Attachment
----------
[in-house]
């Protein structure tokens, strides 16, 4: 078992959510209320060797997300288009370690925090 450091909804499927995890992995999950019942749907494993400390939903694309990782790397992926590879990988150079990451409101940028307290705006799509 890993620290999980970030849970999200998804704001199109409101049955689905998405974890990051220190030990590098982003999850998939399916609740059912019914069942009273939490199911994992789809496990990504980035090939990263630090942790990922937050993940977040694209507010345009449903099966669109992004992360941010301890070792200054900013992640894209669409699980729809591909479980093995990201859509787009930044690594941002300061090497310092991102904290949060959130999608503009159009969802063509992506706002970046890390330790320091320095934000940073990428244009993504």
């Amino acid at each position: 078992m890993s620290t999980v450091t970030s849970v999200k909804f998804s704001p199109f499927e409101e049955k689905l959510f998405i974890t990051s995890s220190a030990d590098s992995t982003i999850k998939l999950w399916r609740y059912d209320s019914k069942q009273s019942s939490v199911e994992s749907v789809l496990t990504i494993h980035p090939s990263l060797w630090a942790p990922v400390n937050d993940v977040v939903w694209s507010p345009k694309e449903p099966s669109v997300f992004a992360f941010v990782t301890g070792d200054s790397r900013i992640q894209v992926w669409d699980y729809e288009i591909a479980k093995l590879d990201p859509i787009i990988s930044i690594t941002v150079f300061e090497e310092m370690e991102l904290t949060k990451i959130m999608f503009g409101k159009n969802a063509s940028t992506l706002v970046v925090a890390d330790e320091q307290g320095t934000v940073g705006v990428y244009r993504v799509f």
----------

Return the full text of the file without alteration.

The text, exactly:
[in-house]
């Protein structure tokens, strides 16, 4: 078992959510209320060797997300288009370690925090 450091909804499927995890992995999950019942749907494993400390939903694309990782790397992926590879990988150079990451409101940028307290705006799509 890993620290999980970030849970999200998804704001199109409101049955689905998405974890990051220190030990590098982003999850998939399916609740059912019914069942009273939490199911994992789809496990990504980035090939990263630090942790990922937050993940977040694209507010345009449903099966669109992004992360941010301890070792200054900013992640894209669409699980729809591909479980093995990201859509787009930044690594941002300061090497310092991102904290949060959130999608503009159009969802063509992506706002970046890390330790320091320095934000940073990428244009993504």
């Amino acid at each position: 078992m890993s620290t999980v450091t970030s849970v999200k909804f998804s704001p199109f499927e409101e049955k689905l959510f998405i974890t990051s995890s220190a030990d590098s992995t982003i999850k998939l999950w399916r609740y059912d209320s019914k069942q009273s019942s939490v199911e994992s749907v789809l496990t990504i494993h980035p090939s990263l060797w630090a942790p990922v400390n937050d993940v977040v939903w694209s507010p345009k694309e449903p099966s669109v997300f992004a992360f941010v990782t301890g070792d200054s790397r900013i992640q894209v992926w669409d699980y729809e288009i591909a479980k093995l590879d990201p859509i787009i990988s930044i690594t941002v150079f300061e090497e310092m370690e991102l904290t949060k990451i959130m999608f503009g409101k159009n969802a063509s940028t992506l706002v970046v925090a890390d330790e320091q307290g320095t934000v940073g705006v990428y244009r993504v799509f």